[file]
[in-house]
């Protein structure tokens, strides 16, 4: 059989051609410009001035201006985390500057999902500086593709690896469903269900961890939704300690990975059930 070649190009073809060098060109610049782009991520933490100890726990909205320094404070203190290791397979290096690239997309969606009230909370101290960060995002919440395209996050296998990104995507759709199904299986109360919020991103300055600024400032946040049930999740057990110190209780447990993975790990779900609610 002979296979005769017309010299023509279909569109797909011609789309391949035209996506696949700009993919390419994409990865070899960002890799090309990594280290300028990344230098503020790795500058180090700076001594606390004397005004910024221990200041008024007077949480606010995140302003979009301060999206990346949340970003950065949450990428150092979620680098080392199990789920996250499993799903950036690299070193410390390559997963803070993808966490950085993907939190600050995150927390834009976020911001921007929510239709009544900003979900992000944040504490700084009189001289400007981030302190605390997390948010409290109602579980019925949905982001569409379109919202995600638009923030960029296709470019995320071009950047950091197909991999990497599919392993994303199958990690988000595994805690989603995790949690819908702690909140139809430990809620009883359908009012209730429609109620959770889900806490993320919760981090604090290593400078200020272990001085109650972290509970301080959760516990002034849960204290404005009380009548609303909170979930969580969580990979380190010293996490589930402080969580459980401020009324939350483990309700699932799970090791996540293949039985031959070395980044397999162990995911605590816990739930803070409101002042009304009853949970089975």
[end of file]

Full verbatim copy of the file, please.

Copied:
[in-house]
């Protein structure tokens, strides 16, 4: 059989051609410009001035201006985390500057999902500086593709690896469903269900961890939704300690990975059930 070649190009073809060098060109610049782009991520933490100890726990909205320094404070203190290791397979290096690239997309969606009230909370101290960060995002919440395209996050296998990104995507759709199904299986109360919020991103300055600024400032946040049930999740057990110190209780447990993975790990779900609610 002979296979005769017309010299023509279909569109797909011609789309391949035209996506696949700009993919390419994409990865070899960002890799090309990594280290300028990344230098503020790795500058180090700076001594606390004397005004910024221990200041008024007077949480606010995140302003979009301060999206990346949340970003950065949450990428150092979620680098080392199990789920996250499993799903950036690299070193410390390559997963803070993808966490950085993907939190600050995150927390834009976020911001921007929510239709009544900003979900992000944040504490700084009189001289400007981030302190605390997390948010409290109602579980019925949905982001569409379109919202995600638009923030960029296709470019995320071009950047950091197909991999990497599919392993994303199958990690988000595994805690989603995790949690819908702690909140139809430990809620009883359908009012209730429609109620959770889900806490993320919760981090604090290593400078200020272990001085109650972290509970301080959760516990002034849960204290404005009380009548609303909170979930969580969580990979380190010293996490589930402080969580459980401020009324939350483990309700699932799970090791996540293949039985031959070395980044397999162990995911605590816990739930803070409101002042009304009853949970089975």